Offaly's 1982 hero Darby to launch autobiography

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Offaly's 1982 hero Darby to launch autobiography

Offaly's 1982 hero Darby to launch autobiography

Nostalgia will be thick in the air on Friday night next, October 11, as ‘About That Goal,’ the official autobiography of Offaly’s All Ireland goal hero Seamus Darby is launched in the Bridge House, Tullamore.

The Offaly star, who came on with seven minutes left in the 1982 All Ireland final as Kerry sought to win five-in-a-row scored arguably the most famous goal ever in the history of the GAA on that occasion.

Darby was 31 when fame was thrust upon him after the sensational scored which deprived Mick O’Dwyer’s Kerry of the five-in-a-row that Dublin achieved last month.

On hand to do the official launch will be the skipper of that side, Richie Connor, while a host of star Offaly names from the 70s and 80s are expected to be in attendance on the evening.

“Over the years thousands of people – all well-meaning - have asked me if the goal changed my circumstances. I don’t know for sure what path my life would have gone down if September 19, 1982, hadn’t happened the way it did, but I’d like to think that I haven’t changed as a person because of it. And that’s the most important thing,” Darby said this week.

Now 68, what is often overlooked in the Seamus Darby story is the fact that he had won All Ireland medals with Offaly in the early 70s before he undertook his famous cameo in ’82.

“I was an unused sub in 71 when Offaly won for the first time but I played in the ’72 replay against Kerry when Paddy Fenning’s goal sealed the two-in-a-row for us.

“I played until ’76. That year I was captain of Offaly but was taken off against Meath in the Leinster championship. I was in my mid-twenties but I was out in the cold until ’82 after that.”

The former Rhode star explained that he always felt that despite the absence from the squad that he would come back in and play a part.

“I don’t know what it was – just a feeling deep inside me that said there was an unfinished chapter to my Offaly career. In the end, it was a lucky break because the manager Eugene McGee (RIP) attended an Offaly club championship match Rhode played against Daingean.

"It was a wet old day and we were three points down when I caught a ball and scored a late goal. I’m told it was on the strength of that score that I was brought back into the panel.”

After turning in a man of the match performance where he scored 1-3 against Dublin in the Leinster Final, he pulled his hamstring and missed the All Ireland semi-final win over Offaly – a game that his replacement, Johnny Mooney starred in.

“I knew the best I could hope for after that was to come on as a sub against Kerry but when it got so late, I thought my chance was gone.

"Then Eugene called me and told me to hang in around the Kerry goalmouth. I knew the way the game was balanced that Offaly would need a goal. I got one kick of the ball and that turned out to be the winning kick.”

And what about the push? “The funny thing is that I have become great friends with my marker of that day – Tommy Doyle. When we meet up, we talk about everything except the goal. Tommy has never used an excuse over the incident and all I can say is there was contact and sometimes a ref will blow for a free and sometimes he won’t.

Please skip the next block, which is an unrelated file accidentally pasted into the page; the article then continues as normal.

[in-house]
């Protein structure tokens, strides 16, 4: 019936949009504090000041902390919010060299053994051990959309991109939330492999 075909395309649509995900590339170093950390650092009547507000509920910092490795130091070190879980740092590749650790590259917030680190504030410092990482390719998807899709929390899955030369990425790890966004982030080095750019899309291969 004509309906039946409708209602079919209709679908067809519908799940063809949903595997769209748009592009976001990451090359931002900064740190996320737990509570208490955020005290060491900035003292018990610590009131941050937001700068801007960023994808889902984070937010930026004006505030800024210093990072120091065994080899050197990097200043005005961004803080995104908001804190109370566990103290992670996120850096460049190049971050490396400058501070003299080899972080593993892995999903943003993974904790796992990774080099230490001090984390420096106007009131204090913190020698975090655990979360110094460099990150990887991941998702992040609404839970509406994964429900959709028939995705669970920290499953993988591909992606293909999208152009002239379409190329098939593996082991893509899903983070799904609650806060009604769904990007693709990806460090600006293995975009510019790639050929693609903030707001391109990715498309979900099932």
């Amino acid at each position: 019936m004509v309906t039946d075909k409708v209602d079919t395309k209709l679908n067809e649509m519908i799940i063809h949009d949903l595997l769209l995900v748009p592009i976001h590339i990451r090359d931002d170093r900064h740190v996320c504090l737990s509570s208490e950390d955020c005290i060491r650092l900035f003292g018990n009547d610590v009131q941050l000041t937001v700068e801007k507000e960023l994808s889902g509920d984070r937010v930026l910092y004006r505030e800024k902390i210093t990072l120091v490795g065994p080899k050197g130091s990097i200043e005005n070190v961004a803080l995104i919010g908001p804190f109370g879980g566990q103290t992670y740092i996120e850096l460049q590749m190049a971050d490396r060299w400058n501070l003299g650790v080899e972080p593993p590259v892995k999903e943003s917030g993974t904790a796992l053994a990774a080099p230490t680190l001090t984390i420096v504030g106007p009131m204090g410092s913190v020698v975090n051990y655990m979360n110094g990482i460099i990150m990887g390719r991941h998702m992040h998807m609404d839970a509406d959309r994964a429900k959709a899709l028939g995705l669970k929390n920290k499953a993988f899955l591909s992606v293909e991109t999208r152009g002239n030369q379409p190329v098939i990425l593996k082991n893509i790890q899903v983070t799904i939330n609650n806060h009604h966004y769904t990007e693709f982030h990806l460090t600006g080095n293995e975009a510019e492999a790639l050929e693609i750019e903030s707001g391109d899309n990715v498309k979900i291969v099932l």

"That day PJ McGrath, the Mayo ref, let it go and naturally I think it was the right decision. But I respect anyone who believes it should have been a free out.”

As he looks back over the 37 years since that score, Seamus has one major regret. “If I was to do it all over again, I would have retired from inter-county football that night. Instead, I stayed on for two more years when Dublin beat us in the Leinster Final in ’83 and the Leinster semi-final the following year.

“I was taken off in that game and the truth is I shouldn’t have been picked. Matt Connor, the greatest player I’ve played with, said that Offaly were trying to win the All Ireland for so many years that we lost our hunger after ’82. And I think he was spot on with that analysis.”

One of the last legacies from that match was the bond forged between the two teams down the years. “We go down to Kerry functions and they come up to ours. In ’92 – 10 years after that game - we all went down to play in a charity match and we got an amazing reception from the Kerry people. That’s the best currency the GAA gives us, friendships,” he declared.

After spending over 15 years working and living in England, Seamus bought a pub in Toomevara, Co Tipperary and has lived there since the mid-noughties. He still is an avid GAA fan, is a past player’s representative on the GPA and likes to get to as many games as possible both in his native Offaly and in Croke Park.

Seamus is looking forward to the gathering of the Faithful in the Bridge House next Friday, particularly after surviving a car crash this summer.

“I’ve come to realise that our time here is precious and I can’t wait to catch up with the GAA people that have enriched my life on and off the field,” he added.

About That Goal - The Official Autobiography Of Seamus Darby – written by PJ Cunningham is published by Ballpoint Press and will be launched by Richie Connor on Friday, Oct 11 in Bridge House at 9pm.